Ted, a stuffy white guy from Illinois working in sales for the Barcelona office of a US corporation, is paid an unexpected visit by his somewhat less stuffy cousin Fred, who is an officer ... See full summary »
After college graduation, Grover's girlfriend Jane tells him she's moving to Prague to study writing. Grover declines to accompany her, deciding instead to move in with several friends, all... See full summary »
Lester is an occasional substitute teacher and he's very jealous. He is jealous about the last boyfriend of Lester's slightly wacky current partner Ramona - arrogant best-selling author ... See full summary »
Margot and her son Claude decide to visit her sister Pauline after she announces that she is marrying less-than-impressive Malcolm. In short order, the storm the sisters create leaves behind a mess of thrashed relationships and exposed family secrets.
Jennifer Jason Leigh,
Last Days of Disco loosely depicts the "last days" at a disco palace, where drugs, sex and weirdness ran rampant. The story centers around a group of friends who frequent the disco and each other. All the characters are searching for something to make their lives more fulfilling. Some are searching for everlasting love and some are just wanting something different. As the disco is closed, they all wonder can disco ever really be dead? Written by
Kathy Clark <email@example.com>
The opening titles state that this film is set during the very early 1980s. They state only the specific month without mentioning the actual year of the month itself. See more »
Several of the main characters call themselves "yuppies," and one reports seeing graffiti reading "Die, Yuppie Scum!" even though the film was probably set in 1980-81. While the first known use of the word "yuppie" was in 1980, it did not gain common use, let alone negative connotations, until 1983. See more »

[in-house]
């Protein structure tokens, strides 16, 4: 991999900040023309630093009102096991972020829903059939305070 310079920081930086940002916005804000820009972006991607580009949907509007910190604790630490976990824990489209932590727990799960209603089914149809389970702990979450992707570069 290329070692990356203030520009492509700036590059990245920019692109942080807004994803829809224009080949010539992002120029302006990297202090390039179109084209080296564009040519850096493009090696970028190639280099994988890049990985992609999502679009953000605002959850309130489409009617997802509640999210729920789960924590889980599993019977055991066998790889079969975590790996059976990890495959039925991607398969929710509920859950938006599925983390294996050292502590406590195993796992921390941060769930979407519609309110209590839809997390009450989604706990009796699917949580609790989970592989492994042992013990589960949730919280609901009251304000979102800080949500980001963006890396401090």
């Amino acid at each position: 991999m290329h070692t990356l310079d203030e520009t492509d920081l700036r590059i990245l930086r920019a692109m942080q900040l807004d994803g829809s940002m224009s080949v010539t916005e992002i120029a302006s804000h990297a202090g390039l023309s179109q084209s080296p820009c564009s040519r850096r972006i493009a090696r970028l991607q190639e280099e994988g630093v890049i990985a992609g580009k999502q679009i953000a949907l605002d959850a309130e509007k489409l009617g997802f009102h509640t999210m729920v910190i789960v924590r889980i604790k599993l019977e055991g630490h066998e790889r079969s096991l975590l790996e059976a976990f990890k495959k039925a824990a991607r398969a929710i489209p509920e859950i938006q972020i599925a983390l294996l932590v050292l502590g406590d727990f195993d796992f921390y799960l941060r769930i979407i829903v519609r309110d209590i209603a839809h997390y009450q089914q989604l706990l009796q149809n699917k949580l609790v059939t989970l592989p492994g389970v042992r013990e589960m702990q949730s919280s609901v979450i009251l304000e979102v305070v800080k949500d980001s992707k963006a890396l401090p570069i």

Several people have commented that the conversations in the club would have been impossible due to the loud disco music. I was a regular bar goer in the 1970s and 80s and though some rock and roll bars were deafening, most dance clubs were not as "loud" as they are today. Conversation was a possibility back then believe it or not. I think that is one retro idea that should be revived.
As for the rest of the film, I liked it. I did not think all of the elements worked however. For example, I would have liked to have seen more proof that disco was on its way out. Having guys walk around in shirts that proclaimed "Disco Sucks" and footage of a "death to disco" rally at a baseball game between the Detroit Tigers and Chicago White Sox were both evident in 1979 when that game was played. I watched that game. Incidentally, the Tigers won by forfeit as the Chicago field became a disaster area. I would have liked to have heard more of the change in music. We did hear some Blondie, but this film was supposed to take place in the early 80s. I think the song "Bette Davis Eyes" would have been a good choice.
If you are looking for a celebration of Disco, this film isn't it. It does have some realistic portrayals of people who might have been involved in the scene. I watched the film because I disliked the whole disco scene and thought that a film showing it dying may be interesting and it did not disappoint me. If you are looking for a plot, this film doesn't have it. Not all of it worked and I was scratching my head a few times, but I think this film may become more enjoyable with a second viewing. I gave it a 7.
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